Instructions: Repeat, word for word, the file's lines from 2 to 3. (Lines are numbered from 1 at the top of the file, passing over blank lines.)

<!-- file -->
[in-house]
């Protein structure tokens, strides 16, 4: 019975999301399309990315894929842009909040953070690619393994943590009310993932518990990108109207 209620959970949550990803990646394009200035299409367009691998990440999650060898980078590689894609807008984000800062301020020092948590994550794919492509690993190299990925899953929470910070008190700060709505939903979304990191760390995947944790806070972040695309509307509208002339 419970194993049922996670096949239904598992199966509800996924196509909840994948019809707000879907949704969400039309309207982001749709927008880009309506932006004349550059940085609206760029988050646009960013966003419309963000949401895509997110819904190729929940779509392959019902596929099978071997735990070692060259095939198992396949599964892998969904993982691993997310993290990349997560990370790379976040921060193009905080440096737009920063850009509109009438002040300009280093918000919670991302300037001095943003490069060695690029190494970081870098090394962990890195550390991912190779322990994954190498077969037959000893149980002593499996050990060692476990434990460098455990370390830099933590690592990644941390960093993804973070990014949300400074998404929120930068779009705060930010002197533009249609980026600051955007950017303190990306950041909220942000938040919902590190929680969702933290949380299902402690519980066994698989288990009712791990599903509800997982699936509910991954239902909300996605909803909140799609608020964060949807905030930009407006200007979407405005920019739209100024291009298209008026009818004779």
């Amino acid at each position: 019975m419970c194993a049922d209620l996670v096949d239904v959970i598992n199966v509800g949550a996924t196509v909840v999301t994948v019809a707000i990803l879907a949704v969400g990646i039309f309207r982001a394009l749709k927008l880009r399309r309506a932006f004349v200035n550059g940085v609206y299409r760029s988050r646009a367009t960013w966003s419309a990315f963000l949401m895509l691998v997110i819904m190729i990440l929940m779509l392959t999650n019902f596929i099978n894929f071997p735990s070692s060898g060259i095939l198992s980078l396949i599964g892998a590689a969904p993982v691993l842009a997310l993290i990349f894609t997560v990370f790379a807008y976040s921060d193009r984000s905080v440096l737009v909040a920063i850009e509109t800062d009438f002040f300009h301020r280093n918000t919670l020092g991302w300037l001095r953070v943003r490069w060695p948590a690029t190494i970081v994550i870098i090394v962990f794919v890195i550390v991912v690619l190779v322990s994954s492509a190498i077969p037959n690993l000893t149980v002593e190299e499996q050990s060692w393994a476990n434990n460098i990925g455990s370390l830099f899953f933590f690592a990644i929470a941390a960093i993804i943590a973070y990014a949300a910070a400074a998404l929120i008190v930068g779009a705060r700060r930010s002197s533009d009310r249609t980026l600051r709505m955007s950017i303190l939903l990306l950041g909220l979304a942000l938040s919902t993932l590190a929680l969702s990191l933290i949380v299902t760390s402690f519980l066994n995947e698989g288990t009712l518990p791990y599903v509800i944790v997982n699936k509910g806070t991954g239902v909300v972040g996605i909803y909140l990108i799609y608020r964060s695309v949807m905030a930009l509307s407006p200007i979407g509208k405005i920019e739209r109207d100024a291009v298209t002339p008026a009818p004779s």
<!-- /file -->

């Protein structure tokens, strides 16, 4: 019975999301399309990315894929842009909040953070690619393994943590009310993932518990990108109207 209620959970949550990803990646394009200035299409367009691998990440999650060898980078590689894609807008984000800062301020020092948590994550794919492509690993190299990925899953929470910070008190700060709505939903979304990191760390995947944790806070972040695309509307509208002339 419970194993049922996670096949239904598992199966509800996924196509909840994948019809707000879907949704969400039309309207982001749709927008880009309506932006004349550059940085609206760029988050646009960013966003419309963000949401895509997110819904190729929940779509392959019902596929099978071997735990070692060259095939198992396949599964892998969904993982691993997310993290990349997560990370790379976040921060193009905080440096737009920063850009509109009438002040300009280093918000919670991302300037001095943003490069060695690029190494970081870098090394962990890195550390991912190779322990994954190498077969037959000893149980002593499996050990060692476990434990460098455990370390830099933590690592990644941390960093993804973070990014949300400074998404929120930068779009705060930010002197533009249609980026600051955007950017303190990306950041909220942000938040919902590190929680969702933290949380299902402690519980066994698989288990009712791990599903509800997982699936509910991954239902909300996605909803909140799609608020964060949807905030930009407006200007979407405005920019739209100024291009298209008026009818004779």
């Amino acid at each position: 019975m419970c194993a049922d209620l996670v096949d239904v959970i598992n199966v509800g949550a996924t196509v909840v999301t994948v019809a707000i990803l879907a949704v969400g990646i039309f309207r982001a394009l749709k927008l880009r399309r309506a932006f004349v200035n550059g940085v609206y299409r760029s988050r646009a367009t960013w966003s419309a990315f963000l949401m895509l691998v997110i819904m190729i990440l929940m779509l392959t999650n019902f596929i099978n894929f071997p735990s070692s060898g060259i095939l198992s980078l396949i599964g892998a590689a969904p993982v691993l842009a997310l993290i990349f894609t997560v990370f790379a807008y976040s921060d193009r984000s905080v440096l737009v909040a920063i850009e509109t800062d009438f002040f300009h301020r280093n918000t919670l020092g991302w300037l001095r953070v943003r490069w060695p948590a690029t190494i970081v994550i870098i090394v962990f794919v890195i550390v991912v690619l190779v322990s994954s492509a190498i077969p037959n690993l000893t149980v002593e190299e499996q050990s060692w393994a476990n434990n460098i990925g455990s370390l830099f899953f933590f690592a990644i929470a941390a960093i993804i943590a973070y990014a949300a910070a400074a998404l929120i008190v930068g779009a705060r700060r930010s002197s533009d009310r249609t980026l600051r709505m955007s950017i303190l939903l990306l950041g909220l979304a942000l938040s919902t993932l590190a929680l969702s990191l933290i949380v299902t760390s402690f519980l066994n995947e698989g288990t009712l518990p791990y599903v509800i944790v997982n699936k509910g806070t991954g239902v909300v972040g996605i909803y909140l990108i799609y608020r964060s695309v949807m905030a930009l509307s407006p200007i979407g509208k405005i920019e739209r109207d100024a291009v298209t002339p008026a009818p004779s």